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to hatch some of you may be saying what were they able to? from time to time it began and you had to have fresh eggs. do you follow me? it's okay. it's all right. the chick would hatch i would take them and put them in a box with a lantern and raise them on their own or give them to another hen and do this for another three weeks. it was in the right thing to do. it wasn't the moral thing to do or the most loving thing to do or the most nonviolent thing to do to keep on cheating on these hens.
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some of you may be old enough to remember especially in the midwest. are you old enough to remember the sears roebuck catalog? very good. that big book some called it the wish book but they kept wishing. i was never able to save $18.98 to order the most expensive incubator from the sears roebuck store so we kept cheating on the hens and we are not talking about eight or 9-years-old. i wanted to be a minister. i wanted to preach the gospel so from time to time with the help of my brothers and sisters and first cousin we would get them together in the chicken yard. [laughter]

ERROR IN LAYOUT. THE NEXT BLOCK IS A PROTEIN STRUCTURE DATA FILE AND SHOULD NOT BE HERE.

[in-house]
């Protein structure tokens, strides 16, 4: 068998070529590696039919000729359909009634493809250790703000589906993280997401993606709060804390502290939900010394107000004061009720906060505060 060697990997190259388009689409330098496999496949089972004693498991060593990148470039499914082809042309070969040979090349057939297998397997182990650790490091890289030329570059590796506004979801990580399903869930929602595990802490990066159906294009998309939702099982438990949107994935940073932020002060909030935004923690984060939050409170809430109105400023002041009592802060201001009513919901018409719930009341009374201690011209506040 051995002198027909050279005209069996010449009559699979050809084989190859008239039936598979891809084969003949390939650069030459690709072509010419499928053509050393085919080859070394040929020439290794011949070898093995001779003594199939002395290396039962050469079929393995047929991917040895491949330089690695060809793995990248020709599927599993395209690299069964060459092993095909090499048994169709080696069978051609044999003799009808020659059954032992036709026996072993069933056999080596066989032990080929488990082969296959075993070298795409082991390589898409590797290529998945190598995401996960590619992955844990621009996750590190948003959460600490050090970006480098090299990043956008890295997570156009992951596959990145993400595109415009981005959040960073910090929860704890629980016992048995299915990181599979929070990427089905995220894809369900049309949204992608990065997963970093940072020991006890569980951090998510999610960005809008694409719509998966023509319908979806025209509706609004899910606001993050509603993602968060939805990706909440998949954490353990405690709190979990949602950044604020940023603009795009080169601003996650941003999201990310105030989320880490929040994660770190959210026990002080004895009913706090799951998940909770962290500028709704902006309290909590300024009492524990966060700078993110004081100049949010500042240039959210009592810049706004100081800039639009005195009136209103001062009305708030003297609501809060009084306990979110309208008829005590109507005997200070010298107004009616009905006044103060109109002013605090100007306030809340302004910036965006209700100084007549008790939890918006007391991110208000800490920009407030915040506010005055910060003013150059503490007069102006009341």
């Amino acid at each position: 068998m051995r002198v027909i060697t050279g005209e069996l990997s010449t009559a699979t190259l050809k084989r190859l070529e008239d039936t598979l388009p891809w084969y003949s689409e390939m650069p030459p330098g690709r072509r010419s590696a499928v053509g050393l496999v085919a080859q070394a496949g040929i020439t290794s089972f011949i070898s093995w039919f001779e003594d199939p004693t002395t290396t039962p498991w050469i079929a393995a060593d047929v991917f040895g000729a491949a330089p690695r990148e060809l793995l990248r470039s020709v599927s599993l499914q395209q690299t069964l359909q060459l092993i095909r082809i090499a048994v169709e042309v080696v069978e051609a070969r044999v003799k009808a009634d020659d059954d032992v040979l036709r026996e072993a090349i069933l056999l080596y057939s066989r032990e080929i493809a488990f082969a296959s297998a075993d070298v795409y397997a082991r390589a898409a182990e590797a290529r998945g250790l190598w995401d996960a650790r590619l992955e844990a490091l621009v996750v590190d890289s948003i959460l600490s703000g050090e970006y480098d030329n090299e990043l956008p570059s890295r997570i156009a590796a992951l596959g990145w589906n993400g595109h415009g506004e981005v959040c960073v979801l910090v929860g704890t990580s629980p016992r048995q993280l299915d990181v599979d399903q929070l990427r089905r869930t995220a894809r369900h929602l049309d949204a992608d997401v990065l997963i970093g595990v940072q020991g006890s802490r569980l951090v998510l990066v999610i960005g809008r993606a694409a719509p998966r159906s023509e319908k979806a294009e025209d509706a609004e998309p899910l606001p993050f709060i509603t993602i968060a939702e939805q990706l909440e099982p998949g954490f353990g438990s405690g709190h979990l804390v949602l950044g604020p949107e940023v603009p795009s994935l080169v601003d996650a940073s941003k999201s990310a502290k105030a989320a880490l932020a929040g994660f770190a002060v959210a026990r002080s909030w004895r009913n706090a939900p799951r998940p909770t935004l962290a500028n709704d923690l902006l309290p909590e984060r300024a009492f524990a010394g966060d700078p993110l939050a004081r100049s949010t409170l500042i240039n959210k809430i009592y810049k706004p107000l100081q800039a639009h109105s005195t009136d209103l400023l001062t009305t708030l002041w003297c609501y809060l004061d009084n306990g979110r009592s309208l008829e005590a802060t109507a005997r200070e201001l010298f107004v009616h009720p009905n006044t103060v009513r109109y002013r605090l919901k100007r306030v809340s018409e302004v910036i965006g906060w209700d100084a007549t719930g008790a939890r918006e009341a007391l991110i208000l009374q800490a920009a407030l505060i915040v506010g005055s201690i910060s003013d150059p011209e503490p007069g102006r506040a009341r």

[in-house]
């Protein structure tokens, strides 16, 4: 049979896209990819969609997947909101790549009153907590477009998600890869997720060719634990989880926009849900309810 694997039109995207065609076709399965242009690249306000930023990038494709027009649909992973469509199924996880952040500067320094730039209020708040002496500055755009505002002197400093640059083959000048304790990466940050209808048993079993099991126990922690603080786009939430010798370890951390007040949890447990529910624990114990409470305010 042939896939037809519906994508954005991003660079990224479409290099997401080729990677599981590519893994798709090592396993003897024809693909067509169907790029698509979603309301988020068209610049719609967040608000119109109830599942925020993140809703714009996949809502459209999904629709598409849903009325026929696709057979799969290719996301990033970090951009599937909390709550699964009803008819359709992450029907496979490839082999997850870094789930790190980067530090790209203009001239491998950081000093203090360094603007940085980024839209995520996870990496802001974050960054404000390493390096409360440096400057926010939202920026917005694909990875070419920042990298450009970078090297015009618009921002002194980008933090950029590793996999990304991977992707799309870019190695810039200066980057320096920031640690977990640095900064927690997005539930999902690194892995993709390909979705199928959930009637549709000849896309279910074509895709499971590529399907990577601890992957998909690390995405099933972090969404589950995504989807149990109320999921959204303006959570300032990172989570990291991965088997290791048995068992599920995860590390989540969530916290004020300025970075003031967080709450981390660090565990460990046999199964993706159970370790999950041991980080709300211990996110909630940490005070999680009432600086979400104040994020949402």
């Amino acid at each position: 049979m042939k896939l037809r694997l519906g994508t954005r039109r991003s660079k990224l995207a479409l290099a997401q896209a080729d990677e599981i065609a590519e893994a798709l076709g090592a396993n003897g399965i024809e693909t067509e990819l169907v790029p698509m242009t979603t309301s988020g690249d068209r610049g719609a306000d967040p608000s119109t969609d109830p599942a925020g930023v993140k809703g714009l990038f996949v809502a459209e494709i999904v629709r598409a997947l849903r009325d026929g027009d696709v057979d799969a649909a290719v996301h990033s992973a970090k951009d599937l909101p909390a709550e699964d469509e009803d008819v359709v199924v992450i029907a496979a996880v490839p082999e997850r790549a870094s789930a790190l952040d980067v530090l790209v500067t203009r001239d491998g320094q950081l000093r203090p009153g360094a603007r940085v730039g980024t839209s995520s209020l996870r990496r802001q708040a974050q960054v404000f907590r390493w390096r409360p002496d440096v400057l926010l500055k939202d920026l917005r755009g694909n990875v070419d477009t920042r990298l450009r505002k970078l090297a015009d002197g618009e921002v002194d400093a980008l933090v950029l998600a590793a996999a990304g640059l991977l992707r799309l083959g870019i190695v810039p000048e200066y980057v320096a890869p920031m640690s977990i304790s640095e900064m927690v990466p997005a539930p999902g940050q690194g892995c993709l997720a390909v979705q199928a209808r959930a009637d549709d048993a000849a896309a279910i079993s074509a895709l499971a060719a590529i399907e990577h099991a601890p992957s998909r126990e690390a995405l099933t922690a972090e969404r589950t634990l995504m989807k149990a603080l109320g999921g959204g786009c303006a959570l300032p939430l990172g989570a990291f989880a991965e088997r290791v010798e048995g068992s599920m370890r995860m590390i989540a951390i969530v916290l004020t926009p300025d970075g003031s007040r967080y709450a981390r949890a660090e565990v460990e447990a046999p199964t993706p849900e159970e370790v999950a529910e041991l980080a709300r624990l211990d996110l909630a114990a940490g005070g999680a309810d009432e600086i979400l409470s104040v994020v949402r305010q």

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and we would have church. my brothers and sisters and first cousin would lie in the outside of a guard and the congregation with the chickens and i would start speaking and preaching quote but when i looked back on that some of those chickens would not of their heads and shake their heads. i am convinced some of the most chickens i preached to in the 40's and 50's tended to listen to me better than my colleagues listen to me today in the congress. [applause] as a matter of fact some of them were just a little more productive. [applause] at least they produce eggs. that's enough about that story. but one thing they did is they taught me patience, to wait and
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not get in a hurry, be patient, that the eggs would not hatch in one or two or three days but it would take three long weeks for those ends to hatch. the civil rights movement taught me patience, to never give up and never give in but keep your eyes on the prize, so this book, "across that bridge," is about patience, about steady hope, truce, love and reconciliation. when i was growing up in